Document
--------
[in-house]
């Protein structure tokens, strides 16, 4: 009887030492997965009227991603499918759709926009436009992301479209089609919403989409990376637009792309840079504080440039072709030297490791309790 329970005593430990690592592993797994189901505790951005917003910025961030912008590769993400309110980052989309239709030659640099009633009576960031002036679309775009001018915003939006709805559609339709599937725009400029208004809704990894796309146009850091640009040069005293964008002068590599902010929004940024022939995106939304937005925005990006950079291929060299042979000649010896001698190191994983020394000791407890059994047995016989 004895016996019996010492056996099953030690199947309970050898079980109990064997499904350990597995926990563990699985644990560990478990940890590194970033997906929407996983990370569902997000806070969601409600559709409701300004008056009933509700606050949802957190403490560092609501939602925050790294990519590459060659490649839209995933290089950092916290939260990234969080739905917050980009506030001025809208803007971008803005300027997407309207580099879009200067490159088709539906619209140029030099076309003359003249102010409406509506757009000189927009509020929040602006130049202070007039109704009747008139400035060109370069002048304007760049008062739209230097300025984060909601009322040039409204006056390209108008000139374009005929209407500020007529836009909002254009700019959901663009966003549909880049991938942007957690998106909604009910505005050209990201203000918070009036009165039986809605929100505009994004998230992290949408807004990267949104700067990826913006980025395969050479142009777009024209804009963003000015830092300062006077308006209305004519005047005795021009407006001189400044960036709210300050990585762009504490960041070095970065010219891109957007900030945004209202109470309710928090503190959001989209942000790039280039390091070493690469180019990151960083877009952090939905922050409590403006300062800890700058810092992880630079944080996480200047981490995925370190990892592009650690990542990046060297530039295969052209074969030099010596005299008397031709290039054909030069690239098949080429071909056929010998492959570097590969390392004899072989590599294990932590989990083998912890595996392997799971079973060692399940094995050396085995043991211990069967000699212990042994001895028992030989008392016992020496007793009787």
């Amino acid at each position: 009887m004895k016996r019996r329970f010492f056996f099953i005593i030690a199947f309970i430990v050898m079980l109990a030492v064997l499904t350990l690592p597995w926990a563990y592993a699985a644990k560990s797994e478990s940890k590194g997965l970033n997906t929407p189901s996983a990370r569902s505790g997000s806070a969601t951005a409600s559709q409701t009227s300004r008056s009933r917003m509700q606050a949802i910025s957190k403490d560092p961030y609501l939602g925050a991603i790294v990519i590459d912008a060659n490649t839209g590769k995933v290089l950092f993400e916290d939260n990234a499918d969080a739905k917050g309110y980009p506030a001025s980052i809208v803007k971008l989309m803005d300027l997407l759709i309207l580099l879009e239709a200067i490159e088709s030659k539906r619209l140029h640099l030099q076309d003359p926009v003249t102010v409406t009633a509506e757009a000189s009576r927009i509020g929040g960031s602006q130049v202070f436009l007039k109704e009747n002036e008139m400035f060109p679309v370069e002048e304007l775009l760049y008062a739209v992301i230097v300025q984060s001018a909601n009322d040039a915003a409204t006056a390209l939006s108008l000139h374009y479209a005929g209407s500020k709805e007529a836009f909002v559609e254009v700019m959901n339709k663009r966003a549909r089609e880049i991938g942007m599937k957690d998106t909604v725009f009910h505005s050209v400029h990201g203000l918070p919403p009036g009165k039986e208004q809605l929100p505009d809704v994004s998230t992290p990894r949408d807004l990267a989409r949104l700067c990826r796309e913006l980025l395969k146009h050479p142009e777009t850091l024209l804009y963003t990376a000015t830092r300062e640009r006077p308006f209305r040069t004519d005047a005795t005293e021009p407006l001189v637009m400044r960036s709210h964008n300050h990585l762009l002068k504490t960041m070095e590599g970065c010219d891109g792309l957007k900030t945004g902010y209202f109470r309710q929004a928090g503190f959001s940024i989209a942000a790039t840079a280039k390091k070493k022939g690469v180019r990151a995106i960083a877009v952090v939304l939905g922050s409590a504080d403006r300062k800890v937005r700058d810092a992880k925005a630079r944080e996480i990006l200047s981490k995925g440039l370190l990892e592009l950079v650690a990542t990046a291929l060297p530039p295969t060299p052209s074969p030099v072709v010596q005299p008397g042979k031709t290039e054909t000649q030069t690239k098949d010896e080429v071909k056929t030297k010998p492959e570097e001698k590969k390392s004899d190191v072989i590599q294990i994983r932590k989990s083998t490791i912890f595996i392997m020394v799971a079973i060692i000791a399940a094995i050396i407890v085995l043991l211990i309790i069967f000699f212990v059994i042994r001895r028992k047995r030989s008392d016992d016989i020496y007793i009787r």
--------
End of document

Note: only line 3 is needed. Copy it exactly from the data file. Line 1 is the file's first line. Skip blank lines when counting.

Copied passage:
């Amino acid at each position: 009887m004895k016996r019996r329970f010492f056996f099953i005593i030690a199947f309970i430990v050898m079980l109990a030492v064997l499904t350990l690592p597995w926990a563990y592993a699985a644990k560990s797994e478990s940890k590194g997965l970033n997906t929407p189901s996983a990370r569902s505790g997000s806070a969601t951005a409600s559709q409701t009227s300004r008056s009933r917003m509700q606050a949802i910025s957190k403490d560092p961030y609501l939602g925050a991603i790294v990519i590459d912008a060659n490649t839209g590769k995933v290089l950092f993400e916290d939260n990234a499918d969080a739905k917050g309110y980009p506030a001025s980052i809208v803007k971008l989309m803005d300027l997407l759709i309207l580099l879009e239709a200067i490159e088709s030659k539906r619209l140029h640099l030099q076309d003359p926009v003249t102010v409406t009633a509506e757009a000189s009576r927009i509020g929040g960031s602006q130049v202070f436009l007039k109704e009747n002036e008139m400035f060109p679309v370069e002048e304007l775009l760049y008062a739209v992301i230097v300025q984060s001018a909601n009322d040039a915003a409204t006056a390209l939006s108008l000139h374009y479209a005929g209407s500020k709805e007529a836009f909002v559609e254009v700019m959901n339709k663009r966003a549909r089609e880049i991938g942007m599937k957690d998106t909604v725009f009910h505005s050209v400029h990201g203000l918070p919403p009036g009165k039986e208004q809605l929100p505009d809704v994004s998230t992290p990894r949408d807004l990267a989409r949104l700067c990826r796309e913006l980025l395969k146009h050479p142009e777009t850091l024209l804009y963003t990376a000015t830092r300062e640009r006077p308006f209305r040069t004519d005047a005795t005293e021009p407006l001189v637009m400044r960036s709210h964008n300050h990585l762009l002068k504490t960041m070095e590599g970065c010219d891109g792309l957007k900030t945004g902010y209202f109470r309710q929004a928090g503190f959001s940024i989209a942000a790039t840079a280039k390091k070493k022939g690469v180019r990151a995106i960083a877009v952090v939304l939905g922050s409590a504080d403006r300062k800890v937005r700058d810092a992880k925005a630079r944080e996480i990006l200047s981490k995925g440039l370190l990892e592009l950079v650690a990542t990046a291929l060297p530039p295969t060299p052209s074969p030099v072709v010596q005299p008397g042979k031709t290039e054909t000649q030069t690239k098949d010896e080429v071909k056929t030297k010998p492959e570097e001698k590969k390392s004899d190191v072989i590599q294990i994983r932590k989990s083998t490791i912890f595996i392997m020394v799971a079973i060692i000791a399940a094995i050396i407890v085995l043991l211990i309790i069967f000699f212990v059994i042994r001895r028992k047995r030989s008392d016992d016989i020496y007793i009787r």